“Budget” is the hardest conversation to have for most couples planning their wedding, and also the most important. Every decision made while planning is affected by the budget chosen. Each & Every Detail previously outlined a series of planning issues that crop up, and we’re revisiting the piece on budget. Read on to see why ignoring this particularly crucial element of wedding planning can come back to haunt you:

This is the fourth installment in our series of posts about the top 5 planning mistakes we’ve seen couples make in the past.  In case you missed them, check out our first three posts: #5 – Assuming Your Vendors Communicate, #4 – Ignoring the Setting Sun, #3 – Inviting Too Many Guests.

Wedding ceremony at Ashton GardensMoney is never easy to talk about, but keeping silent is the number one reason people go over budget.  Creating your budget – and deciding on its points of flexibility – sets the tone for relationships during the wedding planning process.  You have to juggle your priorities with your partner’s, your parent’s, and your soon-to-be in-law’s wishes and traditions.  Attacking these problems early on in the process can prevent emotional breakdowns when the bills come due and keep everyone’s stress levels down.

Problems resulting from insufficient, incomplete, or conflicted budgeting can lead to a whole plethora of problems.  We have seen couples book venues with a predicted cost of $20,000 who are heartbroken when they later determine their total wedding budget is $25,000.  Another problem we see stems from a lack of communication between the couple, leading the bride to keep the groom in the dark as to vendor commitments that are breaking the bank.  Budgeting for a wedding is really difficult, because it’s not a skill we are often taught.  Some brides rely on friends with budgeting experience, like CPAs or project managers, to help them through the process, but wedding prices and categories are totally different from those dealt with in their line of work.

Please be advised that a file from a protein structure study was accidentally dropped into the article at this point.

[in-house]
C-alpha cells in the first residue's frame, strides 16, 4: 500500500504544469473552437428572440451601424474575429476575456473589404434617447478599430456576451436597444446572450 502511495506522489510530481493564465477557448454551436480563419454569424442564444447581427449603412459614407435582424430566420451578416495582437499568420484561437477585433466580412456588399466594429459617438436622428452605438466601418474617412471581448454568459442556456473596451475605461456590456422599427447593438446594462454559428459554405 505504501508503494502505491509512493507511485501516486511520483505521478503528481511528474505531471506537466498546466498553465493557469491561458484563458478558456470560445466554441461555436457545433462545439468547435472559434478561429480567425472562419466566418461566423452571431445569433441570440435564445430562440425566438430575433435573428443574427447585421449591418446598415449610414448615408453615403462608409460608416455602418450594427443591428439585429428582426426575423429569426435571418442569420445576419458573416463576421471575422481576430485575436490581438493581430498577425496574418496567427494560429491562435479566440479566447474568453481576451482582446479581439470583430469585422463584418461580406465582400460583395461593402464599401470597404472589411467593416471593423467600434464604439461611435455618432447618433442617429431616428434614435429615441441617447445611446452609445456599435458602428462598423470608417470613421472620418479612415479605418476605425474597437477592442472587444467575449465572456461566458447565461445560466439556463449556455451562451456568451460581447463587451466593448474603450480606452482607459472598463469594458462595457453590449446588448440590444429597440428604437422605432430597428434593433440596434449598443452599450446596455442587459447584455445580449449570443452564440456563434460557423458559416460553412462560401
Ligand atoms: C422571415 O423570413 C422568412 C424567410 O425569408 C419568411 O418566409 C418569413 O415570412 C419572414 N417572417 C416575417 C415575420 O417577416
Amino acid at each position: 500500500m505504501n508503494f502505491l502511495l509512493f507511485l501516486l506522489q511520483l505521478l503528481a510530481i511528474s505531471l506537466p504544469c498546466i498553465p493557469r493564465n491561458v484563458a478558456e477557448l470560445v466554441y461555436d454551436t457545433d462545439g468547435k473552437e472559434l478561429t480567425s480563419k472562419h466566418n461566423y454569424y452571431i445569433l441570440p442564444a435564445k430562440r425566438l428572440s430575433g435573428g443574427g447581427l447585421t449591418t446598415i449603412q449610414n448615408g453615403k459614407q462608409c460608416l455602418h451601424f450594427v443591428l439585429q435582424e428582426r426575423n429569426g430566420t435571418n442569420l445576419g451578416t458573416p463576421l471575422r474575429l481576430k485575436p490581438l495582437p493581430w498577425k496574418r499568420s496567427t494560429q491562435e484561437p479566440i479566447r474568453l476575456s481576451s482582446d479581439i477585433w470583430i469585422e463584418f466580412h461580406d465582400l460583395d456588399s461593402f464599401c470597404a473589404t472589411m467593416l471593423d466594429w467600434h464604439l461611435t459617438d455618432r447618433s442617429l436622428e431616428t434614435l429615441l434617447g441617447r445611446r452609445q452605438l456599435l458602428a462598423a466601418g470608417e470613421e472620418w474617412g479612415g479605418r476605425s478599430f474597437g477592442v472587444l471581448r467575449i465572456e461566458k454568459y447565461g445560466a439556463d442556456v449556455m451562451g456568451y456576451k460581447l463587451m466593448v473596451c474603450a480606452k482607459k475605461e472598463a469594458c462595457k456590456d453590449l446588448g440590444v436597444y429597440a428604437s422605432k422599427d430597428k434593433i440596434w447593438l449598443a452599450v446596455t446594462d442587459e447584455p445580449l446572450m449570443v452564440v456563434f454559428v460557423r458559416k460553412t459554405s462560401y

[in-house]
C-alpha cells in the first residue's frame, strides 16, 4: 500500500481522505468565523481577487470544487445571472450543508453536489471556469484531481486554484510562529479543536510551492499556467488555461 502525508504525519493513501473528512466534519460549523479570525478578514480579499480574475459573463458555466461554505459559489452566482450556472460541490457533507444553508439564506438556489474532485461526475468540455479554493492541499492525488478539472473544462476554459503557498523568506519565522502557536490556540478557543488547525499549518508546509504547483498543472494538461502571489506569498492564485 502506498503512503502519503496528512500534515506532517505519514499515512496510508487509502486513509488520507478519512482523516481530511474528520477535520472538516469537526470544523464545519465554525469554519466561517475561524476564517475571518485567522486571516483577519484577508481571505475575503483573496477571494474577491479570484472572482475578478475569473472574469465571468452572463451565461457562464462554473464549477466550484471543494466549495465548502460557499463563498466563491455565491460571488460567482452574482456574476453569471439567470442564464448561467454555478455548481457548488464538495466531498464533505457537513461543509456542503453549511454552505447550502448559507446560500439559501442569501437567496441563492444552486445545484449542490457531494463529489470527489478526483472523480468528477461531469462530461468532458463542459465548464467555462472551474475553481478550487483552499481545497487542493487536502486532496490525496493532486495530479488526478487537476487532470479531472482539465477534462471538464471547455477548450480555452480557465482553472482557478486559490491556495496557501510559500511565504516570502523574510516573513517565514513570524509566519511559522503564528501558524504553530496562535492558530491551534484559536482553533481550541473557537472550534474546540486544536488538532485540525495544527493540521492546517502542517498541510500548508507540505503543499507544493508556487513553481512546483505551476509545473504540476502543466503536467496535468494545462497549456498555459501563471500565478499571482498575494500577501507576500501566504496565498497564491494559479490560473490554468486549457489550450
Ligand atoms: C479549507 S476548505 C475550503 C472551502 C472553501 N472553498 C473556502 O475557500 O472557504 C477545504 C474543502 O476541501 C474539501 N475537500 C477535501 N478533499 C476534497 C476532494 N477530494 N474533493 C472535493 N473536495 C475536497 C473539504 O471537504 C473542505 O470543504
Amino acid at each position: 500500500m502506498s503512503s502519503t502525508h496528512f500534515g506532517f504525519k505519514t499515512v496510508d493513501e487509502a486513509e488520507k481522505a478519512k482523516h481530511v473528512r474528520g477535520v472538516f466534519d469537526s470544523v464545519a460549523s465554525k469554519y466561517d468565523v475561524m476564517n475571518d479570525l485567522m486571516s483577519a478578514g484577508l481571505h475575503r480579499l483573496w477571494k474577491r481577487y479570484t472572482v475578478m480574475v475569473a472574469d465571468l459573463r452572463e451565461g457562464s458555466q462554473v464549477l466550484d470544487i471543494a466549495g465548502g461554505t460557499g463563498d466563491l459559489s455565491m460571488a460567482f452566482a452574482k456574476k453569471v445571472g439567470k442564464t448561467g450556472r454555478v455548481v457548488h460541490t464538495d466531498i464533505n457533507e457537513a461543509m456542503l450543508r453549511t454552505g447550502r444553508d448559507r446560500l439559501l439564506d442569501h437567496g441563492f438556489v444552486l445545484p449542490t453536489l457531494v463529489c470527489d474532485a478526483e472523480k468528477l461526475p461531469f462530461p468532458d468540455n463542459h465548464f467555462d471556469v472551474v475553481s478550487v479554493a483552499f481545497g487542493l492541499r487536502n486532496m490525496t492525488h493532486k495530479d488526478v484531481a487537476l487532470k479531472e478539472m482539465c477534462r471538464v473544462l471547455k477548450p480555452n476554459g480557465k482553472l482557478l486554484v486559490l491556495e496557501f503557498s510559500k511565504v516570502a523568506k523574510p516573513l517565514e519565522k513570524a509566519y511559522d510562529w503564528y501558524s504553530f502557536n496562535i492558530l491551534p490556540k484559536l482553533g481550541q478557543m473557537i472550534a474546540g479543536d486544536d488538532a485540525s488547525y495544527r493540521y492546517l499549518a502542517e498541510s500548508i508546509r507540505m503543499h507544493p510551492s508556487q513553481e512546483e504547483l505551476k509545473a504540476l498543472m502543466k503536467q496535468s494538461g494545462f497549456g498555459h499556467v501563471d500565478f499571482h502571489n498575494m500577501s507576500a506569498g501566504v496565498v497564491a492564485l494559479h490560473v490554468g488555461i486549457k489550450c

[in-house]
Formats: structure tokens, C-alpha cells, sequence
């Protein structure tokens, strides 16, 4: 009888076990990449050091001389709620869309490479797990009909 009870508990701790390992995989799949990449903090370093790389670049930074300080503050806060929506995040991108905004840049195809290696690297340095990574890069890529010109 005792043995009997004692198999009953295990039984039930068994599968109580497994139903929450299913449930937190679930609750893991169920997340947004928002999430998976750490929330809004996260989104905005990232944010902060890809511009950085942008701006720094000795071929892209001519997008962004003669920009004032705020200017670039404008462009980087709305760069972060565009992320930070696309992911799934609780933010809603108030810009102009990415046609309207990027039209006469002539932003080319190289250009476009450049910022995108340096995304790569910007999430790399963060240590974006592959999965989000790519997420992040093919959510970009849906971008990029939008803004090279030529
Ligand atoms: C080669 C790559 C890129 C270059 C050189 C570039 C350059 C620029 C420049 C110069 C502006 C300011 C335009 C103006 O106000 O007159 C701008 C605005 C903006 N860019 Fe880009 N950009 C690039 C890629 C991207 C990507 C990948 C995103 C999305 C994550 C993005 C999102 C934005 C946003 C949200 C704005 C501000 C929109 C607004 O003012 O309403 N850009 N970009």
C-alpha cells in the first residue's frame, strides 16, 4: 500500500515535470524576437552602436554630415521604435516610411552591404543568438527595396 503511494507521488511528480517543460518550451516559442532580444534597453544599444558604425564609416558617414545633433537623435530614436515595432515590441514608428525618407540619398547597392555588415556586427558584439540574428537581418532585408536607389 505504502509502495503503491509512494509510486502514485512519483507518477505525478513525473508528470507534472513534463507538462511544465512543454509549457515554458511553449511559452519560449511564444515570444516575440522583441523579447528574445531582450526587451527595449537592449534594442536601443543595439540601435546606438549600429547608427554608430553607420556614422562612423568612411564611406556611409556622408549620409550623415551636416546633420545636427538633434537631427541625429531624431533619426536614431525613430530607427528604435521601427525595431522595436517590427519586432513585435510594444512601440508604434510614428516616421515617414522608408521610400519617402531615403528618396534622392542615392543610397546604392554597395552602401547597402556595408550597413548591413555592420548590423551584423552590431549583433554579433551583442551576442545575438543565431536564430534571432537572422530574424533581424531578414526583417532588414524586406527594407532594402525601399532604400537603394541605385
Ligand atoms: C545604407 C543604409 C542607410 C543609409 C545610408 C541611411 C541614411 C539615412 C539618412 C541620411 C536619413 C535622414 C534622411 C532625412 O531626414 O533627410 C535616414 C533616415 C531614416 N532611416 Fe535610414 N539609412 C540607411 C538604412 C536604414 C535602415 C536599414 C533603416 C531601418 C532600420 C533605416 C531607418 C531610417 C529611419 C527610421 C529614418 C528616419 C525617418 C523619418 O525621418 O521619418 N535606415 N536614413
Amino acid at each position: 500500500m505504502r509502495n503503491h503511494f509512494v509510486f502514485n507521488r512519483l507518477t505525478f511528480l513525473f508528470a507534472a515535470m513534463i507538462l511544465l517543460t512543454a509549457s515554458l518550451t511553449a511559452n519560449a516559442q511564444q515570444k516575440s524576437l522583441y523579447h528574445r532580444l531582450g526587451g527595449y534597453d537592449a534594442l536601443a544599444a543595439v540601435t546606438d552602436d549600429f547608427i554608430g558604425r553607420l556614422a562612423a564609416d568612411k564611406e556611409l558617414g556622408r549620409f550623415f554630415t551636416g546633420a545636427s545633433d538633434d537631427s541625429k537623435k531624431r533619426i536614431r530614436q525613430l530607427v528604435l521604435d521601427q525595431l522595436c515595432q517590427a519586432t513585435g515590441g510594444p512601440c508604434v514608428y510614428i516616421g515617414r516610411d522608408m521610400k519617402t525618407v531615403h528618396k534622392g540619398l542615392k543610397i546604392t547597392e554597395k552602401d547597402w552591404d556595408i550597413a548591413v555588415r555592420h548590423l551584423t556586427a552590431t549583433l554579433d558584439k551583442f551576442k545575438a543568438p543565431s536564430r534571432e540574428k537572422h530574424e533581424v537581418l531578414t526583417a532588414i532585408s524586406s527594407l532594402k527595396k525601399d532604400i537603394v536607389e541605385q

So, what’s the best way to avert budget disaster?  Talk, talk, talk.  Talk with the key players, including all of the parents, to prioritize expense categories, determine contributions and the overall bottom line, and finalize what will be covered by this budget.  Does it include the honeymoon?  What about the rehearsal dinner?  Is everyone’s attire included, or just the bride’s dress?  Be specific.  Prioritization is very important in this process.  It’s invaluable to know ahead of time that it’s really important to your mom that you get married at the church you grew up in, or that the groom’s mom would like you to wear her veil, or that your dad is totally passionate about the need for a wedding video, or even that the groom loathes chair covers.  Not only can these issues cause problems later, but also they affect the amount of money you will spend and your ability to cover a variety of categories.  Clearly define your budget categories, pick your priorities, and allocate your money accordingly.  Be respectful during this process, and remain mindful not only of the dollars and cents involved, but others’ priorities and emotions.  A wedding planner can lend a hand in this process if necessary, but to some degree, you know your family best and can negotiate the riptides of tradition and emotion.